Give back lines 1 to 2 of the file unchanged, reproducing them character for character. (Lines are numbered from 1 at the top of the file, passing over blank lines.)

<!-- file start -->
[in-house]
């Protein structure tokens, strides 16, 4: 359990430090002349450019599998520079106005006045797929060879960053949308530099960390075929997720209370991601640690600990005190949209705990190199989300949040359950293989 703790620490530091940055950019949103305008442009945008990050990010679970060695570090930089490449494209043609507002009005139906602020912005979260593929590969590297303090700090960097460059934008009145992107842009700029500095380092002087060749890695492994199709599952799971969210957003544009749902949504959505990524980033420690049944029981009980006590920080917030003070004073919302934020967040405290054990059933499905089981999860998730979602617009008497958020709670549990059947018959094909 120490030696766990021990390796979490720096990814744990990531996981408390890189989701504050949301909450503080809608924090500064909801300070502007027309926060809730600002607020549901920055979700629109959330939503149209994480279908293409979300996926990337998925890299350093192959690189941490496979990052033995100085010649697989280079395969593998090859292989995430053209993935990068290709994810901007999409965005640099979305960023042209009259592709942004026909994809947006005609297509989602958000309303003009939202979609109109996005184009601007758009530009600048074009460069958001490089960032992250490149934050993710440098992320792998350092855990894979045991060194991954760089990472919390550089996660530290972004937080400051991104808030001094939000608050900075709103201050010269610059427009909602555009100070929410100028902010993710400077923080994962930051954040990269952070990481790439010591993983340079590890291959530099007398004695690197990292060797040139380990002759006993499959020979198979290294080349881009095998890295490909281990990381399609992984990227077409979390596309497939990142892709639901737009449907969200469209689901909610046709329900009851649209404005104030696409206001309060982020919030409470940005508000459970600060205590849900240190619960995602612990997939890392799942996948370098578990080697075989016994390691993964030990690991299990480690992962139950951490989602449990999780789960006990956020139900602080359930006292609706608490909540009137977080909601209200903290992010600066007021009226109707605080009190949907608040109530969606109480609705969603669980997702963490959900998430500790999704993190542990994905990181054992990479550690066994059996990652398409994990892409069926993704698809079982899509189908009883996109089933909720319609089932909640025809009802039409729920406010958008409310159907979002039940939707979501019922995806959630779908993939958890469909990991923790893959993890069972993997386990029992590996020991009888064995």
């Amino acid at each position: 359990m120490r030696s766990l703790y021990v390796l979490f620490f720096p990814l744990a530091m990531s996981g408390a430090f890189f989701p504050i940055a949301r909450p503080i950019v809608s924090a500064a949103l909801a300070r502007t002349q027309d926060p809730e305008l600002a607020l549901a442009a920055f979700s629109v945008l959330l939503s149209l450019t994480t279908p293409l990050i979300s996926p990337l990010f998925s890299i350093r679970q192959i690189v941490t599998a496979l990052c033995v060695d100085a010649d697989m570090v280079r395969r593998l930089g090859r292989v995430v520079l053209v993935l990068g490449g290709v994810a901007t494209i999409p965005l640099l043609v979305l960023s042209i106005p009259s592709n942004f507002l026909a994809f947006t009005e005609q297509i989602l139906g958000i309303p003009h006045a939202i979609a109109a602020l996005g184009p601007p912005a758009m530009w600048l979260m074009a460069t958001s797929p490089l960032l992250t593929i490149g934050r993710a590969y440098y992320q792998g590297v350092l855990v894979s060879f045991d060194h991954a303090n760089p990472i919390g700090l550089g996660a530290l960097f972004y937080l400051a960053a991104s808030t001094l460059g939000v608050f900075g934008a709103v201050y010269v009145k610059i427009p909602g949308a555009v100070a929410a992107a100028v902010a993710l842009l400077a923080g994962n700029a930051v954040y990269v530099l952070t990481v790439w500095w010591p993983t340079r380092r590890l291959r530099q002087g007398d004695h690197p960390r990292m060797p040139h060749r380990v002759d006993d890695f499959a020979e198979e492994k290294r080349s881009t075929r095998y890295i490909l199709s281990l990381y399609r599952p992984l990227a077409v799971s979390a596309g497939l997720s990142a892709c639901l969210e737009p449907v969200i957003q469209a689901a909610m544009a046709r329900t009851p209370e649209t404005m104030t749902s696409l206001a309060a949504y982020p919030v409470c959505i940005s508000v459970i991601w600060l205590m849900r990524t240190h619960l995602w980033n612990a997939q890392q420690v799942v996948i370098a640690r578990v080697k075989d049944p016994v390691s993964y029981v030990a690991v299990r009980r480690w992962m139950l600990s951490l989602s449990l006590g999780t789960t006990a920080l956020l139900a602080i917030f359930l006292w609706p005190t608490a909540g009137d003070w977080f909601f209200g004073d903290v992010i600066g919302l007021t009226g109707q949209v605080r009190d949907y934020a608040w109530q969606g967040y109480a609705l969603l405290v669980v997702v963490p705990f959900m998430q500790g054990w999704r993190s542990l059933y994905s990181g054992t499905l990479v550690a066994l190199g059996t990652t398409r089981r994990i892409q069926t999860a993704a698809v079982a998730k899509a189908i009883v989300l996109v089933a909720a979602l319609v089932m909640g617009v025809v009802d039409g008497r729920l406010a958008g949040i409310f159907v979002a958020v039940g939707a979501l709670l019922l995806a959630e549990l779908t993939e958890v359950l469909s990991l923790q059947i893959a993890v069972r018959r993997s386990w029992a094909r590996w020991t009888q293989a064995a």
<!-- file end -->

[in-house]
């Protein structure tokens, strides 16, 4: 359990430090002349450019599998520079106005006045797929060879960053949308530099960390075929997720209370991601640690600990005190949209705990190199989300949040359950293989 703790620490530091940055950019949103305008442009945008990050990010679970060695570090930089490449494209043609507002009005139906602020912005979260593929590969590297303090700090960097460059934008009145992107842009700029500095380092002087060749890695492994199709599952799971969210957003544009749902949504959505990524980033420690049944029981009980006590920080917030003070004073919302934020967040405290054990059933499905089981999860998730979602617009008497958020709670549990059947018959094909 120490030696766990021990390796979490720096990814744990990531996981408390890189989701504050949301909450503080809608924090500064909801300070502007027309926060809730600002607020549901920055979700629109959330939503149209994480279908293409979300996926990337998925890299350093192959690189941490496979990052033995100085010649697989280079395969593998090859292989995430053209993935990068290709994810901007999409965005640099979305960023042209009259592709942004026909994809947006005609297509989602958000309303003009939202979609109109996005184009601007758009530009600048074009460069958001490089960032992250490149934050993710440098992320792998350092855990894979045991060194991954760089990472919390550089996660530290972004937080400051991104808030001094939000608050900075709103201050010269610059427009909602555009100070929410100028902010993710400077923080994962930051954040990269952070990481790439010591993983340079590890291959530099007398004695690197990292060797040139380990002759006993499959020979198979290294080349881009095998890295490909281990990381399609992984990227077409979390596309497939990142892709639901737009449907969200469209689901909610046709329900009851649209404005104030696409206001309060982020919030409470940005508000459970600060205590849900240190619960995602612990997939890392799942996948370098578990080697075989016994390691993964030990690991299990480690992962139950951490989602449990999780789960006990956020139900602080359930006292609706608490909540009137977080909601209200903290992010600066007021009226109707605080009190949907608040109530969606109480609705969603669980997702963490959900998430500790999704993190542990994905990181054992990479550690066994059996990652398409994990892409069926993704698809079982899509189908009883996109089933909720319609089932909640025809009802039409729920406010958008409310159907979002039940939707979501019922995806959630779908993939958890469909990991923790893959993890069972993997386990029992590996020991009888064995």